Actually, this reporting exposes a problem with the entire Uranium One story: lack of evidence.  Clinton asked to meet with the Rosatom board member, but there is no evidence he did.  There is also no evidence he discussed the deal with Vladimir Putin when he met with him.

But Bill Clinton had just recently been offered $500,000 to speak in Russia.  The list of officials he wanted to clear with the State Department was related to that trip.

And perhaps more significant than any Russian influence on the Uranium One deal is the Clinton involvement in encouraging U.S. investment in what has been called "the Russian Silicon Valley."

Documents show Bill Clinton's personal lawyer on April 5, 2010, sent a conflict of interest review to the State Department asking for permission to give the speech in late June, and it was approved two days later.

The Clinton friend said the former president's office then began assembling a list of requests to meet with Russian business and government executives whom he could meet on the trip. One of the goals of the trip was to try to help a Clinton family relative "grow investments in their business with Russian oligarchs and other businesses," the friend told The Hill.

"It was one of the untold stories of the Russia trip. People have focused on Uranium One and the speaking fees, but opening up a business spigot for the family business was one only us insiders knew about," the friend said.

Conservative author Peter Schweizer, whose 2015 collaboration with The New York Times first raised questions about the Uranium One deal and Clinton donations, said Thursday the new emails were "stunning they add a level of granularity we didn't have before."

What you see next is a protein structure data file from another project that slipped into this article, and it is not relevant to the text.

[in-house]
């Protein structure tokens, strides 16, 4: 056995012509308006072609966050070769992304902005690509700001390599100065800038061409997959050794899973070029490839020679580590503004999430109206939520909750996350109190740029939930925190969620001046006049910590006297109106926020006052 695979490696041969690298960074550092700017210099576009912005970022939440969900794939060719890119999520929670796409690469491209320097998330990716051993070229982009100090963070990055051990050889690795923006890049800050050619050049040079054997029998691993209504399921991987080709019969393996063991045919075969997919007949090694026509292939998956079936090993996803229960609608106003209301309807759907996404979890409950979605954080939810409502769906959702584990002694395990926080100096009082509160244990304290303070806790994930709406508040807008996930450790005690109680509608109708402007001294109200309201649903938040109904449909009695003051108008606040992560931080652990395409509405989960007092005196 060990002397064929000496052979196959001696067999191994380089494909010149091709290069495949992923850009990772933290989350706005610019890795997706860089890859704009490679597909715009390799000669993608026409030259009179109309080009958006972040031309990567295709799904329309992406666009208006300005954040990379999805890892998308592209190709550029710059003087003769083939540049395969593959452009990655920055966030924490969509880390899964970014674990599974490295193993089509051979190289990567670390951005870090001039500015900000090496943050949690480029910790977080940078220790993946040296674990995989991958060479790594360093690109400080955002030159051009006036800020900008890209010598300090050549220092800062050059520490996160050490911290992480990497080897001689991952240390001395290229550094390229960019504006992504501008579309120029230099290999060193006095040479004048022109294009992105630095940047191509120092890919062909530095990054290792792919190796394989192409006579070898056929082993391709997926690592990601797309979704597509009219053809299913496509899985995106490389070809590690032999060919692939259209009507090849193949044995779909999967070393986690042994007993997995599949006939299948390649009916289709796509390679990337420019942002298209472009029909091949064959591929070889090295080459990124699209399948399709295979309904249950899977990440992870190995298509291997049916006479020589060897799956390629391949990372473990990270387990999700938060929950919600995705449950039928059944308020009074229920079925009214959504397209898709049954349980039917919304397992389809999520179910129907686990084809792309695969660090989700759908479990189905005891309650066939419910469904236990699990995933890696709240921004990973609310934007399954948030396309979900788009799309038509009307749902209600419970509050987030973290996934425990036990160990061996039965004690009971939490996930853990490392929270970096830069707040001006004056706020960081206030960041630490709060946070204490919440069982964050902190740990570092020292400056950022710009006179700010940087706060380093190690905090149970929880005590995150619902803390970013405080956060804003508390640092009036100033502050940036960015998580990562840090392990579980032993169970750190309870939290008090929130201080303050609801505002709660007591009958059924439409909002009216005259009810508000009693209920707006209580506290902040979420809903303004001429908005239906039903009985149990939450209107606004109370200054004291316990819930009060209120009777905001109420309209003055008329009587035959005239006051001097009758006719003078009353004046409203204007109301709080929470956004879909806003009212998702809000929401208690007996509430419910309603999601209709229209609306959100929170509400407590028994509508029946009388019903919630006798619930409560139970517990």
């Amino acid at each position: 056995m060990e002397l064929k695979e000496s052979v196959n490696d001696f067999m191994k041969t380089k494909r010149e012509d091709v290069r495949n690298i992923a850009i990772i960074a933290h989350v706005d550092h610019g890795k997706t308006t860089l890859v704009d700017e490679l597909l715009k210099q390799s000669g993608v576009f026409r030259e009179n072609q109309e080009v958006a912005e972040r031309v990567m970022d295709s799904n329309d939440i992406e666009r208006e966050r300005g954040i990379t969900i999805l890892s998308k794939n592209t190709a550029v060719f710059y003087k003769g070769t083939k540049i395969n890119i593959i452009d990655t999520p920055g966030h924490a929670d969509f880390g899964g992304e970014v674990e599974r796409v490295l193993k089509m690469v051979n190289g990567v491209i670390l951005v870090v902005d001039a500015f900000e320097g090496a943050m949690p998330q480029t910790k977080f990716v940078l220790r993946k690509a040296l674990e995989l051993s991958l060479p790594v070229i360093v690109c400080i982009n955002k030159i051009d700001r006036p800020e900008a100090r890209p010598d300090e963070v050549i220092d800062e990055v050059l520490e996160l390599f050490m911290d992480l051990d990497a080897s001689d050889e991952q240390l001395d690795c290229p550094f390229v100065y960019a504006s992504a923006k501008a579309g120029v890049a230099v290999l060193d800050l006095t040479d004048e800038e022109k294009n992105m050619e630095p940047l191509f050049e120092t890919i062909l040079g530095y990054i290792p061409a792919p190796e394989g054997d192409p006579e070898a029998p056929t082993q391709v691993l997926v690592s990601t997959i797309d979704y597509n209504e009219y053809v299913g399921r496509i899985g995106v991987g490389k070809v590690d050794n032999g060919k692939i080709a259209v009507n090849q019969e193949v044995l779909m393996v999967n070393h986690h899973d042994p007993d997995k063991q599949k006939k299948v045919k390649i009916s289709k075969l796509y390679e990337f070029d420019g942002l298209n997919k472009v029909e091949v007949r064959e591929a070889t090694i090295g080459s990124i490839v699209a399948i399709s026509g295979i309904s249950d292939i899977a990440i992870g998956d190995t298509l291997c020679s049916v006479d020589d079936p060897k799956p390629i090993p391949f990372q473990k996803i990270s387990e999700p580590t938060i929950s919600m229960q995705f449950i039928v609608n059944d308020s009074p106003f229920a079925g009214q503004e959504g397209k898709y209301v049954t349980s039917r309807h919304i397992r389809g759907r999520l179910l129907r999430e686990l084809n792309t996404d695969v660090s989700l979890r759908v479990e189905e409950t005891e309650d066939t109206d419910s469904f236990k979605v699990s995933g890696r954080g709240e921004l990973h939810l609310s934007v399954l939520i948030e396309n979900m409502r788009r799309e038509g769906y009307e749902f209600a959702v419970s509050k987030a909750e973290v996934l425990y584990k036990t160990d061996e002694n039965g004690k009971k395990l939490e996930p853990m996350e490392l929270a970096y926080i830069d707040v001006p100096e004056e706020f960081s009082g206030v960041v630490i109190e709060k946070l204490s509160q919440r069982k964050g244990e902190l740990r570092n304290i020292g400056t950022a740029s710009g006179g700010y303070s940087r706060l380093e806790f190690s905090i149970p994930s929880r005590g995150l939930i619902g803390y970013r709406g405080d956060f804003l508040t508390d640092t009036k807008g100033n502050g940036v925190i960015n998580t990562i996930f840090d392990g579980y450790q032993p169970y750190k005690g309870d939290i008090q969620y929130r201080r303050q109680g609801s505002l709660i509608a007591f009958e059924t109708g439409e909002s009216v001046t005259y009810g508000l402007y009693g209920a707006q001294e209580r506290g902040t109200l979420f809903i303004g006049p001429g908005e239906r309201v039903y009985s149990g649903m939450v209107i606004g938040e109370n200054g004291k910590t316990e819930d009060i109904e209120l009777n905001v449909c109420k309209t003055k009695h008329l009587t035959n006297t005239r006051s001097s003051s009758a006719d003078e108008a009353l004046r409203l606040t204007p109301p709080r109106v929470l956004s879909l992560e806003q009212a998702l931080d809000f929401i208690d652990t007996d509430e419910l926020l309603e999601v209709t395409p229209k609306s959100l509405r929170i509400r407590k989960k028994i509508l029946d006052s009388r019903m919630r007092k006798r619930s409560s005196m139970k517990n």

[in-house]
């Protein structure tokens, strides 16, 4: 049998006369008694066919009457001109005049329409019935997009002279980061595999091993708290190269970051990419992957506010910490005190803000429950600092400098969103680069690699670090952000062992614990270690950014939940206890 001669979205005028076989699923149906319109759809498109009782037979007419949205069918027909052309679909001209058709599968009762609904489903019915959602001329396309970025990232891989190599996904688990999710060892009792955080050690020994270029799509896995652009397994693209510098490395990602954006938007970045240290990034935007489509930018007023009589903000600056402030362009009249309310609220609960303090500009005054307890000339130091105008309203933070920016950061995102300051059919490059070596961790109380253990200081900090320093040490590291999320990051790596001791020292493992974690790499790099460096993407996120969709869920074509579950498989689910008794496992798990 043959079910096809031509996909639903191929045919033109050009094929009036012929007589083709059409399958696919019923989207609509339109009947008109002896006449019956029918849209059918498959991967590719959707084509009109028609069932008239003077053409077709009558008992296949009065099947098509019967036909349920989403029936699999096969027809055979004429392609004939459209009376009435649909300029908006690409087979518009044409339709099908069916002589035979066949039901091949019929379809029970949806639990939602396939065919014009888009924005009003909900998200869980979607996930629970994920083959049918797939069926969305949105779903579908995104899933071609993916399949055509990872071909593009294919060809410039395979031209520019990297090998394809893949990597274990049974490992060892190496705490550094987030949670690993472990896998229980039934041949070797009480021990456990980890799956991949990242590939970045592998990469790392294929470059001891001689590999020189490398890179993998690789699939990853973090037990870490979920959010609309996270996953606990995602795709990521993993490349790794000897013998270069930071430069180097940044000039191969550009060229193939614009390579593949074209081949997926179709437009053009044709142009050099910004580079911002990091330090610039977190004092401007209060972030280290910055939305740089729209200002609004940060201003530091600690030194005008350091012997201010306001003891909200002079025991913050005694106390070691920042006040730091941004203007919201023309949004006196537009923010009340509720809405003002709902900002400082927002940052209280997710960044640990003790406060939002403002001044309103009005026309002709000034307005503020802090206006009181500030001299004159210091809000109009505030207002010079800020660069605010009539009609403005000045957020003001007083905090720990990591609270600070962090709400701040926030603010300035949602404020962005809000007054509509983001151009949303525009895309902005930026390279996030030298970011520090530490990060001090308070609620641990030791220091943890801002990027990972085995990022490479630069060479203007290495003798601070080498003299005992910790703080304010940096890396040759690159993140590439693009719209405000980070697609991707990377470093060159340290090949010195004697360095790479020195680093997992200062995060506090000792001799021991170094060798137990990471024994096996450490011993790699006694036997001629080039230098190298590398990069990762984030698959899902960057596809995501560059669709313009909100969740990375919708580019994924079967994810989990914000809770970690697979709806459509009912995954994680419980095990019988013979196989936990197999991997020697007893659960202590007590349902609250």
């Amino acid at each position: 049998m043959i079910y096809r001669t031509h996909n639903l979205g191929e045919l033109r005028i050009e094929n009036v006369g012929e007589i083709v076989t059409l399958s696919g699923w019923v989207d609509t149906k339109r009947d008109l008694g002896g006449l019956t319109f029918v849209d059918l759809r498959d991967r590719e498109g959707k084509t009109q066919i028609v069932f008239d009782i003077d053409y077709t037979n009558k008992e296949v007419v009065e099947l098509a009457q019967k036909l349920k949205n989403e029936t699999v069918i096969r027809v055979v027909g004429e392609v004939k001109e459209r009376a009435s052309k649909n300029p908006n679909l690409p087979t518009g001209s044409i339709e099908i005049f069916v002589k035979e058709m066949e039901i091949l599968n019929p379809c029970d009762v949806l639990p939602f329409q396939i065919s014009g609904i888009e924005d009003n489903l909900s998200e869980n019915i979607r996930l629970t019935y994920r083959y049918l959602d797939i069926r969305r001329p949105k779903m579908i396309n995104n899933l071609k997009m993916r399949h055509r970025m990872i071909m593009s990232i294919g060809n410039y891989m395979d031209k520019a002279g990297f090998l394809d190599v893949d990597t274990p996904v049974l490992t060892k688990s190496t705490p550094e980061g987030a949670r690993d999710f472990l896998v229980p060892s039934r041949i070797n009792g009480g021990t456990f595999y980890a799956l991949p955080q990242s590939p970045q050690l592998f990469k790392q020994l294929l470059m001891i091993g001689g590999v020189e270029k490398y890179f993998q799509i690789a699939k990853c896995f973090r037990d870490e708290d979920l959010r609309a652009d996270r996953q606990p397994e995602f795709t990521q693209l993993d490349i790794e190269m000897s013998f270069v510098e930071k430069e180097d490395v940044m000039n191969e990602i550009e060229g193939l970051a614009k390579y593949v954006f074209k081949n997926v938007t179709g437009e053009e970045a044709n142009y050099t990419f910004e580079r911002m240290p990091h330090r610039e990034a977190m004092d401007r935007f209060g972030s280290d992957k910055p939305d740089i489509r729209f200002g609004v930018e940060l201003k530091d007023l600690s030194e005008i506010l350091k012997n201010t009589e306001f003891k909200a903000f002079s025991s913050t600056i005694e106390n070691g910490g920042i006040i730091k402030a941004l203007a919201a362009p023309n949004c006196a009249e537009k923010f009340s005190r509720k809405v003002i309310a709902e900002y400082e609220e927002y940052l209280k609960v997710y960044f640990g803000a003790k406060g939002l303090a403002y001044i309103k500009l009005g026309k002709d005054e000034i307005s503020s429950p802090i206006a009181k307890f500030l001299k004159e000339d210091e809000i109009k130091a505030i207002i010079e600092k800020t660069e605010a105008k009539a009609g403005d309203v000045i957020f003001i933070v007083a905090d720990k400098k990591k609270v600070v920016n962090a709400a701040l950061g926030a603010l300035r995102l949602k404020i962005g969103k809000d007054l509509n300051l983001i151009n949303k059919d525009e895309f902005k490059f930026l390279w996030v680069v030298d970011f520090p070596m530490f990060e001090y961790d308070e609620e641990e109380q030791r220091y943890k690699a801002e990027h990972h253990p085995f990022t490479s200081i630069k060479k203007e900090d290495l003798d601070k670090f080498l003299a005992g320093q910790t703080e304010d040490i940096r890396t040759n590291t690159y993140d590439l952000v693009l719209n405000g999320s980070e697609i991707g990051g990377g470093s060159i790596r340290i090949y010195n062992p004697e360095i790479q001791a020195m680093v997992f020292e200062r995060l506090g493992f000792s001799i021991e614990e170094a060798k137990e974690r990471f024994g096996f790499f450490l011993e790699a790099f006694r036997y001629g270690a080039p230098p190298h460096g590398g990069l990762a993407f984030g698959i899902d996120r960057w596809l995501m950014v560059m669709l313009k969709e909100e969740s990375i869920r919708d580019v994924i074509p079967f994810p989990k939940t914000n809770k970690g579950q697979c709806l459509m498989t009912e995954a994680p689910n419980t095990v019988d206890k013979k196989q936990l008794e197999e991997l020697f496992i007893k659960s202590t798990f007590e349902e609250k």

"We knew of some sort of transactions in which the Clintons received funds and Russia received approvals, and the question has always been how and if those two events are connected," he said. "I think this provides further evidence the two may be connected."

Meanwhile, Democrats are trying to sell the Uranium One story as "old news" and a nothingburger.

Business Insider:

The Uranium One deal is well-tread territory for both Republicans and Trump. It first emerged as a point of contention following Breitbart News editor Peter Schewizer's 2015 book "Clinton Cash."

Trump has a history of dubious claims about the deal.

On the campaign trail in October 2016, Trump said that Clinton gave uranium to Russia "for a big payment," a claim that The Washington Post said was inaccurate.

When the transaction became politicized during the 2016 campaign, some experts cast doubt over the legitimacy of the Clinton connection, as well as the national security threat posed by the deal.

PolitiFact found that the US produces such little uranium that the "concerns were out of proportion," and pointed out that there was no existing evidence of "quid pro quo" between Clinton Foundation donations and the approval of the deal.

In a 2016 piece, The Washington Post's fact checker noted that although the State Department was one agency that had approval over the 2010 deal, there's no evidence Clinton herself had significant influence over it:

Of course, what's new in all this is the FBI bribery investigation.  This puts an entirely different spin on the issue, and any media organization worth its salt would be champing at the bit to investigate the story, looking for a Clinton-Russian connection that benefited the Clintons' foundation and their personal wealth.

But the press appears to be too busy trying to turn the death of Green Berets in Niger into the next "Benghazi" to show much curiosity about where this story might lead. 

There's a lot of smoke in this story that may be obscuring some fire.  Over the next couple of weeks, more is likely to be revealed as Congress hears from a witness to the bribery by Rosatom officials and Hillary Clinton's influence in the matter is fleshed out.